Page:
Real-World Experience with a Camera in Hand
The annual Independent Television Festival (ITVFest) in Manchester, Vermont, provided total immersion in the film industry for cinema production major Brandon Hunter.
He could choose from presentations on the business side of filmmaking; creating content for TV, films, and the internet; promoting web-based content; and other important parts of the industry. He also had rare access to industry experts in one-on-one conversations.
Through the new course on independent television, Brandon and other cinema production students attended ITVFest, which draws producers, content creators, and executives worldwide for screenings, panel discussions, and networking opportunities.
“I liked that there were so many different aspects of the industry represented: young filmmakers, big businesspeople, heads of production houses, and other film students,” Brandon of Glastonbury, Connecticut, said. He talked with a filmmaker and recent college graduate about his work with horror films — Brandon’s passion — and learned about pitching projects to executives and potential investors.
The festival is an example of the real-world opportunities Vermont State University offers students to help them build skills and gain an advantage in the workplace after they graduate.
Brandon has gained experience working on film projects on campus, too. Among the projects is a video to promote the annual veterans’ summit and a video on campus safety for the Public Safety Office. Last year he produced four short films. Finished films usually are presented to faculty and other students for helpful feedback.
This hands-on learning is what makes an impact on students and the broader community.
Brandon has gained the skills he will need in the industry, from pre-production planning to post-production tasks: “working with the camera and really being on a set, putting the film itself together, editing, and making different special effects,” he said. “We get to shoot our own things without many restrictions and work with actors.”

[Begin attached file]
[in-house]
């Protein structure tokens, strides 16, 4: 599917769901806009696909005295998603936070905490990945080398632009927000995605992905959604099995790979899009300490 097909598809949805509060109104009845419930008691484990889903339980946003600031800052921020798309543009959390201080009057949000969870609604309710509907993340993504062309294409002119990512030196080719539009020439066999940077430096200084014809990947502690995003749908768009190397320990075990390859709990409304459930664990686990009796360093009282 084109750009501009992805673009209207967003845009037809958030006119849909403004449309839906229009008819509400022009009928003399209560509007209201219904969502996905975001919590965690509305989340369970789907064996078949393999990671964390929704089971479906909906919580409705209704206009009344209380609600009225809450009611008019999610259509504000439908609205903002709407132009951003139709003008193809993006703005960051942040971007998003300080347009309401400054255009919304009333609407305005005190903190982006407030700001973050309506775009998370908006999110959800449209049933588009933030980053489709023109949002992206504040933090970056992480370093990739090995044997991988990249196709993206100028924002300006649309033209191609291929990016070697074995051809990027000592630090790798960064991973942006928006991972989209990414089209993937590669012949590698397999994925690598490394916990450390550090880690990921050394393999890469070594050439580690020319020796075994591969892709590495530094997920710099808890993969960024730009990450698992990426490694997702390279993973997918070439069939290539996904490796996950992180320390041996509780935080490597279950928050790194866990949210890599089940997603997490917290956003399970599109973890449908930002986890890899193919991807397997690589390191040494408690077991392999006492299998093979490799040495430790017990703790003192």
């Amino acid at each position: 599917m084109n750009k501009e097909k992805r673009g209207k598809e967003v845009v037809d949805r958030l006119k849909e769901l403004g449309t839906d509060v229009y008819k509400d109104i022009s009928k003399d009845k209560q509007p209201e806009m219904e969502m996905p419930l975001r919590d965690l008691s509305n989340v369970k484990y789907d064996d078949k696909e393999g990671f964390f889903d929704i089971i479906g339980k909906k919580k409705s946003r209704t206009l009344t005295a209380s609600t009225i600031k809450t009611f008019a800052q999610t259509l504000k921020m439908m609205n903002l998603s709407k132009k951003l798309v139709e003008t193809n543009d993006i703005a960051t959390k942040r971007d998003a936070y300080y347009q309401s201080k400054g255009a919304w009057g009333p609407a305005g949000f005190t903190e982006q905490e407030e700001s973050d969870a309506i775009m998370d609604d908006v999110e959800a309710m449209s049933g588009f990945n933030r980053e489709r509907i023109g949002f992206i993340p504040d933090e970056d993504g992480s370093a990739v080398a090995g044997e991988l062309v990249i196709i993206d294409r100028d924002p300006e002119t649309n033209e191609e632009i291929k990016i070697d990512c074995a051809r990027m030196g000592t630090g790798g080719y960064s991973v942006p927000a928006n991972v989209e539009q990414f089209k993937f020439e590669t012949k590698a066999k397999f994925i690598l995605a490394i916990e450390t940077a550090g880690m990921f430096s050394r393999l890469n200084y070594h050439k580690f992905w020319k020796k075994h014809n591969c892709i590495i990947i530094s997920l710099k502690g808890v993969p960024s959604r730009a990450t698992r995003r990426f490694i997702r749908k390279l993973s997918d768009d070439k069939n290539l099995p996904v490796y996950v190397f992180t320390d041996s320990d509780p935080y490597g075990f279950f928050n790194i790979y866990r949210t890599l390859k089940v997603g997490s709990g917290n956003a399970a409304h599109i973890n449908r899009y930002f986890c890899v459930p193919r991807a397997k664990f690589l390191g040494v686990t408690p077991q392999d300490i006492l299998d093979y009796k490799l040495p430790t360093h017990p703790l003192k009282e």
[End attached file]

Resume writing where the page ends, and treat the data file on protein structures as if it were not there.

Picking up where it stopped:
Faculty Who Stand Out in Their Field
The expertise of the cinema production faculty and their diverse experiences in the field give students a comprehensive view of the film industry: business, artistic, and technical aspects. “The professors are real professionals,” Brandon says. “The program hits all the bullet points I wanted from a production major … I definitely have learned the technical side — how to do the camera, tripod, and mics — but also the artistic side — putting it together, the typography of the letters, color theory.”
NVU’s cinema production program was a big draw for Brandon. “This major is pretty rare in New England,” he said.
But there were other attractions for him, too: small classes, the range of courses, playing varsity lacrosse every year, and hitting the ski slopes at nearby Burke Mountain resort (which offers a discounted student pass).
A Supportive Campus
Brandon appreciates our friendly campus. “The students are pretty welcoming. It’s tight-knit. Everyone respects people’s space,” he says. “You make some lifelong friends.”
Cinema production faculty are supportive, too.
“They urge you to create. They want you to promote your work and to succeed,” said Brandon, who would like to be an executive producer eventually. “The first year you’re here, you’ll have a camera in your hand, and you’ll be making short, little movies. It’s just exciting.”tle movies. It’s just exciting.”